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Mark Helfrich explains how the Oregon staff grades game film before sharing with the team


The morning after a game, you can find coaches with the lights off in their office (or man cave) thoroughly reviewing game film that their video staff / graduate assistants spent hours inputting the night before.

Every staff handles film review differently, but the staff at Oregon is a big believer in grading the film, meeting as a staff, and then sharing the highlighted feedback with players. After practice today, Mark Helfrich explained how long that takes depends on the coach. For example, offensive line coach Steve Greatwood will probably spend a few hours grading his five offensive lineman, while running backs coach Gary Campbell will have just a running back (or two) to watch on most plays.

Helfrich noted that after all the coaches grade their positions individually, they'll come together as a staff to share notes and make sure everyone is on the same page.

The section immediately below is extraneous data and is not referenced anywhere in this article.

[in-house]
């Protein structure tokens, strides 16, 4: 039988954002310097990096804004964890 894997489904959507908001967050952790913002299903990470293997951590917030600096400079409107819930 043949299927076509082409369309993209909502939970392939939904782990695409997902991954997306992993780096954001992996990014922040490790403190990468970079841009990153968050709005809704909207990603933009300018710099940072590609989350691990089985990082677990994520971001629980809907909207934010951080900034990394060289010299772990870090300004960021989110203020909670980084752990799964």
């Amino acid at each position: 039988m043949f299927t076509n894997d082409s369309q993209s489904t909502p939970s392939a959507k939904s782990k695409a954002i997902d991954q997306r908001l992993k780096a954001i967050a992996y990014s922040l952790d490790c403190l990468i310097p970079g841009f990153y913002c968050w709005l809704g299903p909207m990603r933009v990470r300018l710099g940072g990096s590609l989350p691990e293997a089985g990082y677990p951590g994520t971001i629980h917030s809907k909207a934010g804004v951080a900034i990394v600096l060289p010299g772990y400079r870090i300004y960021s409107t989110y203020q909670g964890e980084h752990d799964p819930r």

"It ends up being one very thorough viewing individually, and then one we just hit the highlights as a staff."

Asked if he handles any grading of positions personally, Helfrich added that the position coaches handle all of that, and they divvy up special teams grading among the coaches responsible for different units.

As far as how long the staff deliberates on film together, Helfrich seemed to pull a random number out of thin air, noting they usually spend "about 3 hours and 7 minutes" together.

Whether that's accurate or not is irrelevant, Oregon is one of the best coached teams from top to bottom, and their ability to coach from the film is a big part of that.